Posted by Eeyore on March 25, 2009, 12:35 pm
It's not a resonance.
Posted by Eeyore on March 25, 2009, 12:30 pm
I vaguely recall this at school. I think it's bandgap energy dependent on
the material used and the wavelength of the light shining on the surface.
Shorter wavelengths have more energy in each photon, hence why UV would be
great if it came though the atmospohere ( but not so good for us of course
Posted by Mike on March 27, 2009, 7:27 pm
On Sun, 22 Mar 2009 11:19:59 -0700 (PDT), "firstname.lastname@example.org"
So if you make your pv's track the sun, precisely what issue stops you
cooling the rear face with water?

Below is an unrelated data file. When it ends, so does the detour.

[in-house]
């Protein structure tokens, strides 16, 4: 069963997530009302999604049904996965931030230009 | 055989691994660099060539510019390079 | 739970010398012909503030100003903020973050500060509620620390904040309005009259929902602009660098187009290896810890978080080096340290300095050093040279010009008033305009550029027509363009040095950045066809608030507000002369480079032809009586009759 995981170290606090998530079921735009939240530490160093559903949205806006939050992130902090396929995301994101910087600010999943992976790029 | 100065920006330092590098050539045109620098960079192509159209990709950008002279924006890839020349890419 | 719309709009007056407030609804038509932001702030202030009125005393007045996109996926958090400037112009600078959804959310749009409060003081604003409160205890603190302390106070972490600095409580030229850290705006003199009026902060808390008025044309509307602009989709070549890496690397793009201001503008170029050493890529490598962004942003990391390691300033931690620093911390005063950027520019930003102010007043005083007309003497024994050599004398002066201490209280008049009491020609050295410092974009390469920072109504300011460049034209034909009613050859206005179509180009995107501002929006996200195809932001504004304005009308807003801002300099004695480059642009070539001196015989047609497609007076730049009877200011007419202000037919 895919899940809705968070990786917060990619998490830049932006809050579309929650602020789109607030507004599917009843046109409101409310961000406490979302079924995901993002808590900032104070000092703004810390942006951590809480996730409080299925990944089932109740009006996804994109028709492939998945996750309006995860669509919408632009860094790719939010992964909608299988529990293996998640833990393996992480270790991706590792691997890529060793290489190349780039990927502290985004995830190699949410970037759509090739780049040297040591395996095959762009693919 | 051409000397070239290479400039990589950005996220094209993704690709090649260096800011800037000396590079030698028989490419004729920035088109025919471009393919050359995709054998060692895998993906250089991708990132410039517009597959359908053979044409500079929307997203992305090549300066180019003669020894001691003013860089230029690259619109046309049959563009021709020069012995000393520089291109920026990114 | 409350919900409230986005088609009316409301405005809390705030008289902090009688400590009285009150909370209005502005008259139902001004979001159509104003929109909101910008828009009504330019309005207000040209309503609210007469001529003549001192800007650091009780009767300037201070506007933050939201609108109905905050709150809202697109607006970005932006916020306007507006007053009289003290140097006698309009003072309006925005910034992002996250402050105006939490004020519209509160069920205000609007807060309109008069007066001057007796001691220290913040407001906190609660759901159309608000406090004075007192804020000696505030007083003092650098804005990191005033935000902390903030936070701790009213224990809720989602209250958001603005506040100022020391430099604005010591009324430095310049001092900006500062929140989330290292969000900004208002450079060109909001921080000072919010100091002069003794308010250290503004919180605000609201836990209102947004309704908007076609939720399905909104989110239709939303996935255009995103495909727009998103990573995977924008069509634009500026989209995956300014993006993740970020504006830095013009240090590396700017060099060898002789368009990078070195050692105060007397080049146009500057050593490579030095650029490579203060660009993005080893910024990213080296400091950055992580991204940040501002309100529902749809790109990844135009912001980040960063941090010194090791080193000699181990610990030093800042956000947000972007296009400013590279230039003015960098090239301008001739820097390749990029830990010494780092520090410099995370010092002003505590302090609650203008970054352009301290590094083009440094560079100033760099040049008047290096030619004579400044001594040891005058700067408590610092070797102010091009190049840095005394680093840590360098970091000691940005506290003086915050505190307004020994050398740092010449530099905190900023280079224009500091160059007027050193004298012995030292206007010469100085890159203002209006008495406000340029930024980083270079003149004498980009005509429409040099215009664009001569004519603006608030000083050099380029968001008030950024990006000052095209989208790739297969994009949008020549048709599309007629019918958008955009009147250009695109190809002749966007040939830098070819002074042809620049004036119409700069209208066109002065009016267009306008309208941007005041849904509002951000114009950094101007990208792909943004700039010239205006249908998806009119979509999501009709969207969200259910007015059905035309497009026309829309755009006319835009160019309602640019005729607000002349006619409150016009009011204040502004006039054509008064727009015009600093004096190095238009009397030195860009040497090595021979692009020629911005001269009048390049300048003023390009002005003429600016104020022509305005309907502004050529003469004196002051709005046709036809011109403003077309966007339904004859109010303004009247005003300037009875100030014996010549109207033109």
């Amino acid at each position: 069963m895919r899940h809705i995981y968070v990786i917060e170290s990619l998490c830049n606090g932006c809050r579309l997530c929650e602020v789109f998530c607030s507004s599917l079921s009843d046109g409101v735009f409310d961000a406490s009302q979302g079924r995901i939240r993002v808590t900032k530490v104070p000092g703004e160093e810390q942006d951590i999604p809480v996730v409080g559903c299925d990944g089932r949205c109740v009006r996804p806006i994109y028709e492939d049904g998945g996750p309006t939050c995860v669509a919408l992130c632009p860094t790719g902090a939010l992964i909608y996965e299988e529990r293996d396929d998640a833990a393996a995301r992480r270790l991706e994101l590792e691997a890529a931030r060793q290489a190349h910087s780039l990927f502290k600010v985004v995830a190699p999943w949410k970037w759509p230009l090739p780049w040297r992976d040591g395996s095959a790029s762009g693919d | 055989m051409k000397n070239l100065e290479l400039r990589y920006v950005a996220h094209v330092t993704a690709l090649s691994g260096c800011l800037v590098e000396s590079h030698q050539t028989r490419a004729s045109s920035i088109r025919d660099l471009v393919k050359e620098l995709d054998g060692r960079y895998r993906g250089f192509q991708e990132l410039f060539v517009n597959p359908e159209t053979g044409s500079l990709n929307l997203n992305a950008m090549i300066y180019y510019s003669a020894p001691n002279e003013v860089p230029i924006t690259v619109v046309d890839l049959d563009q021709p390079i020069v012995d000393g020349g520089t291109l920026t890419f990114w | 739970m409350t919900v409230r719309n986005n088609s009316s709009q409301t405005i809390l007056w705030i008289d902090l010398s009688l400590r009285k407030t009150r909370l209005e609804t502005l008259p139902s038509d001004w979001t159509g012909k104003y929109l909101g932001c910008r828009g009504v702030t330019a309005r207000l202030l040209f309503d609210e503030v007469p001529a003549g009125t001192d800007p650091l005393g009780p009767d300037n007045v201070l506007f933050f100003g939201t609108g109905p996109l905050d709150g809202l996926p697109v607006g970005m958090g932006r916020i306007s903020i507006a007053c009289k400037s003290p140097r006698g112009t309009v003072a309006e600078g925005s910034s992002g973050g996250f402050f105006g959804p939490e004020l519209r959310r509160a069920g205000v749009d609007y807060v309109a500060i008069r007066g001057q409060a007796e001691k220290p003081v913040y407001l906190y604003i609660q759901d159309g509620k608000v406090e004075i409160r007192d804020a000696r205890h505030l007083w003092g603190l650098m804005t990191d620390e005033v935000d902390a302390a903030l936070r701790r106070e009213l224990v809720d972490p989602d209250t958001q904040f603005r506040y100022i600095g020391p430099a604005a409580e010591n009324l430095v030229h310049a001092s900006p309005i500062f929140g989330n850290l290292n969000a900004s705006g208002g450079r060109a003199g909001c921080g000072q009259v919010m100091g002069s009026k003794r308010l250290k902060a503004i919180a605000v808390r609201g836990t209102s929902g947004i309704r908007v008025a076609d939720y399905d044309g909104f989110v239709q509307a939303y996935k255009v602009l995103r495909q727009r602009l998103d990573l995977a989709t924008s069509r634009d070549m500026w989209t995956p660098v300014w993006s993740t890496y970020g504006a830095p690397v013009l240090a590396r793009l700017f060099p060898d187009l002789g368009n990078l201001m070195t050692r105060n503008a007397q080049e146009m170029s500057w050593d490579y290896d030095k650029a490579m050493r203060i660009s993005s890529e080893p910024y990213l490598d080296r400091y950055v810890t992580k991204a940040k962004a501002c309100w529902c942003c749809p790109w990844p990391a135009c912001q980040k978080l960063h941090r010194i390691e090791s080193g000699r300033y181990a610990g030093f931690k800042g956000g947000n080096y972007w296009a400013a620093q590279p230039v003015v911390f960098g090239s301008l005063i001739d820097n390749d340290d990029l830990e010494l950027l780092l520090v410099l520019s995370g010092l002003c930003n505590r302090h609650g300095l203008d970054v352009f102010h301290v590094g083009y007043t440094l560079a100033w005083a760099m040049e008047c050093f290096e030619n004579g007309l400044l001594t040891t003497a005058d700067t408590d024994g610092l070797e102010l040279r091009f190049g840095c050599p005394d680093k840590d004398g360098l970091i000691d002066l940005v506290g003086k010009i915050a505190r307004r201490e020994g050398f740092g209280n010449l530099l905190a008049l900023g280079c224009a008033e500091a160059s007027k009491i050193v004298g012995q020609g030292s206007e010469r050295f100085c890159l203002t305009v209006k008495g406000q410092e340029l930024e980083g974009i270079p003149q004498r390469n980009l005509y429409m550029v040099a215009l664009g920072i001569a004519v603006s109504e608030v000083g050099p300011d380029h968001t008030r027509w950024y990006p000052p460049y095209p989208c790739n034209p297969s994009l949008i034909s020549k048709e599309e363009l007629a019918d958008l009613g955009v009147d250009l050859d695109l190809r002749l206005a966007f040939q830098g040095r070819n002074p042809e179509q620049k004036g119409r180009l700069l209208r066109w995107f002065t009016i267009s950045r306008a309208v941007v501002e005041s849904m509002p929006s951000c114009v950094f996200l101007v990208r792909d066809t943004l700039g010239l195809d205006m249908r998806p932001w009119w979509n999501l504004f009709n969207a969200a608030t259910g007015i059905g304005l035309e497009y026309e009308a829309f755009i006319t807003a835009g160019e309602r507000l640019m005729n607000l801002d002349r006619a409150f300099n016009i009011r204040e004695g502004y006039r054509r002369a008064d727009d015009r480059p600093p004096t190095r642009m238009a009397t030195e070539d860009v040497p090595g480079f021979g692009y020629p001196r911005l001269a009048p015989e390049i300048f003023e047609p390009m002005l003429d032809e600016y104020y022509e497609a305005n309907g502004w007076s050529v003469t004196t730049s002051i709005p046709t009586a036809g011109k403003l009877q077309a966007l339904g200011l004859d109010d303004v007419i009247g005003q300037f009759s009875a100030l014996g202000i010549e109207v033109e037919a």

I certainly can't think of one.
Posted by Eeyore on March 27, 2009, 8:30 pm
Depends if you have to pay for the water and where does it go afterwards ? Down
the drain ?
You have inadvertently just made the case for solar thermal water heating. A far
more attractive source of 'green energy'.
Posted by evan on March 24, 2009, 7:09 am
Hello to all of you,
The issue with PVs is based on their conversion efficiencies, at
various parts of the solar spectrum. The majority of of the PVs work
(convert) the infrared part of the solar spectrum and peak around the
830 nm mark, which is only 14% of the received radiation. The solar
radiation that hits the Earth's surface, ranges from 330 nm to 3500 nm
(lower numbers hold higher energy levels). So most of it reflects back
into space and a small part dissipates as heat. Mind you, the dark
side of the PVs MUST be kept at 25 Celsius to obtain the 18%
efficiencies. In open field installations (please sit down), their
efficiency rarely goes above 2.6%.